Theileria: U.S. Cattle Producers Brace for Spread of a New Tick-Borne Disease

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Originally discovered in 2010, the Asian long-horned tick has now been found in 18 states and as far west as Arkansas and Missouri. That’s particularly troubling for cattle producers since the tick is a known carrier of Theileria orientalis, which can infect cattle and cause the disease theileriosis. The disease can be severe and does not currently have an easy route of prevention or treatment.

“The fear is that this disease is carried by a tick that’s known to be moving east to west,” explained Gregg A. Hanzlicek, DVM, Ph.D., clinical associate professor at Kansas State University. “It is not known for sure, but some research suggests lice and possibly mosquitoes can carry it. So, there’s a big fear about it spreading across the country.”

Disease transmission and signs

At this time, researchers believe only the Asian long-horned tick can carry Theileria orientalis. While there are 11 T. orientalis genotypes, only two are considered to be pathogenic in cattle.


“The tick does not require males to reproduce, and they can produce lots and lots of ticks and spread easily in a herd,” Dr. Hanzlicek said.

Theileria sporozoites are transmitted while the tick feeds on cattle and initially infects white blood cells. Later, sporozoites are released and infect red blood cells, which are destroyed by the spleen. This process results in clinical signs such as anemia, abortion, fever, and weakness.

Most animals recover and become life-long carriers. Clinical signs can reoccur in carriers during times of stress, such as late gestation, lactation, and transport.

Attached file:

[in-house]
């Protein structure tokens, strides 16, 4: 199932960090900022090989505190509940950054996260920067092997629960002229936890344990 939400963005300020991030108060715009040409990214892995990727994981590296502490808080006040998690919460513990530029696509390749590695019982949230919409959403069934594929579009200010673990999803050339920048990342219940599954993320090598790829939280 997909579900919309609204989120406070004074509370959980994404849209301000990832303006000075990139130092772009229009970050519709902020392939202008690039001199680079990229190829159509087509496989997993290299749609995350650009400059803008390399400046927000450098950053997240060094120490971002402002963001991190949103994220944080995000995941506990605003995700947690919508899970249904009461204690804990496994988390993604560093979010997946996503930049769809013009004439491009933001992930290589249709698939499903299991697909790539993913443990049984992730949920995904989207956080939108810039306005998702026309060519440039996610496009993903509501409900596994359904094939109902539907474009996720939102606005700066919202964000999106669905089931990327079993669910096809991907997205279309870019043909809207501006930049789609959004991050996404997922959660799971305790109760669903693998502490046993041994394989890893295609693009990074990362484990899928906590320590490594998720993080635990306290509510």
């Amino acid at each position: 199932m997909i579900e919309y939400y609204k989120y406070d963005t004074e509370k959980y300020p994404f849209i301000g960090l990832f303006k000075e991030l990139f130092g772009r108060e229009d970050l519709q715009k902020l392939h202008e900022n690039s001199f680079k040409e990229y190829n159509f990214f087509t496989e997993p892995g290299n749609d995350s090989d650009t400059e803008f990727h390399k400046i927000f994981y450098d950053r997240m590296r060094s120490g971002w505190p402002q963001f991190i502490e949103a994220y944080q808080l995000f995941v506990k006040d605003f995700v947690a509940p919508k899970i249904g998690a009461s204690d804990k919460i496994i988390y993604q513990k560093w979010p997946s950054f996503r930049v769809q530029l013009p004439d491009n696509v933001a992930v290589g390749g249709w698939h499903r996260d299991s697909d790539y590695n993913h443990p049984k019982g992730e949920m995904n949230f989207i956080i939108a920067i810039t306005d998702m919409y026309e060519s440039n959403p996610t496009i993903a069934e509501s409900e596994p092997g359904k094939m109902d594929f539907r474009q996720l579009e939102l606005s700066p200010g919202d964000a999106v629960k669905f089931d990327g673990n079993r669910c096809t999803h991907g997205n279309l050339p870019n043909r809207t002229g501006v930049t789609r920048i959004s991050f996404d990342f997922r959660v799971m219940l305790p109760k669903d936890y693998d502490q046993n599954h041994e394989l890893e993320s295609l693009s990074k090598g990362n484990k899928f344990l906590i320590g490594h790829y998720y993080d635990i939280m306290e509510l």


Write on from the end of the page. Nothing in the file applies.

“The No. 1 disease in cattle theileriosis is mistaken for is anaplasmosis,” Dr. Hanzlicek said. “You have the anemia, pale mucus membranes, open-mouth breathing, reluctance to walk, and third-trimester abortions common with this disease. At this time, we’ve only seen it in a few cow/calf herds.”

Theileriosis is new to the United States, but Australia and New Zealand have struggled with it for years. Based on their experience, all types of herds may be affected, and younger animals can show clinical signs – which makes it different than anaplasmosis.

Prevention and treatment

Normal tick control measures like ear tags, back rubbers, sprays, and pour-ons can help keep ticks off cattle, which could help limit the spread of infection, Dr. Hanzlicek said.

“Use a combination of parasiticides to help control ticks,” he recommended. “The USDA advises producers that pyrethrins can potentially build resistance in ticks. At this point, I tell producers to just pick one and rotate every year to help stop resistance. For instance, use organophosphates one year and macrocyclic lactones another year.”

Treatment for the disease is limited to supportive care. Antibiotics used to treat anaplasmosis, like tetracyclines, are not effective against Theileriosis. Veterinarians may consider an off-label prescription for other antimicrobials, Dr. Hanzlicek advised.

“In Australia and New Zealand, they’ve studied this disease a lot, and some treatments can be successful,” he said. “A lot of animals will get over the disease on their own. Any animal is likely to be a chronic carrier and a source of infection for other animals in the herd. A fair percentage of animals can be chronic poor doers.”

Reporting

Theileriosis is a reportable disease. Veterinarians or owners who believe their herds are infected should send a blood sample to the K-State Diagnostic Lab, which can test for both Theileria and anaplasmosis in the same sample.

“In our lab, we’ve already diagnosed clinical cases in the Midwest, but they were calves imported from Virginia,” Dr. Hanzlicek said. “We’re anticipating we’re going to start seeing it more in the next five or 10 years.”

 

Key points:

  • Theileriosis is a tick-borne infection with the disease in cattle identified in 1 state.
  • 18 states identified the tick that carries the disease, including states as far west as Missouri and Arkansas.
  • The majority of infected cattle have limited or mild clinical signs. The symptoms are very similar to anaplasmosis.
  • May see sudden death, especially in late pregnancy and early lactation cows.

 

Photo credit: istockphoto.com/Clinton Austin

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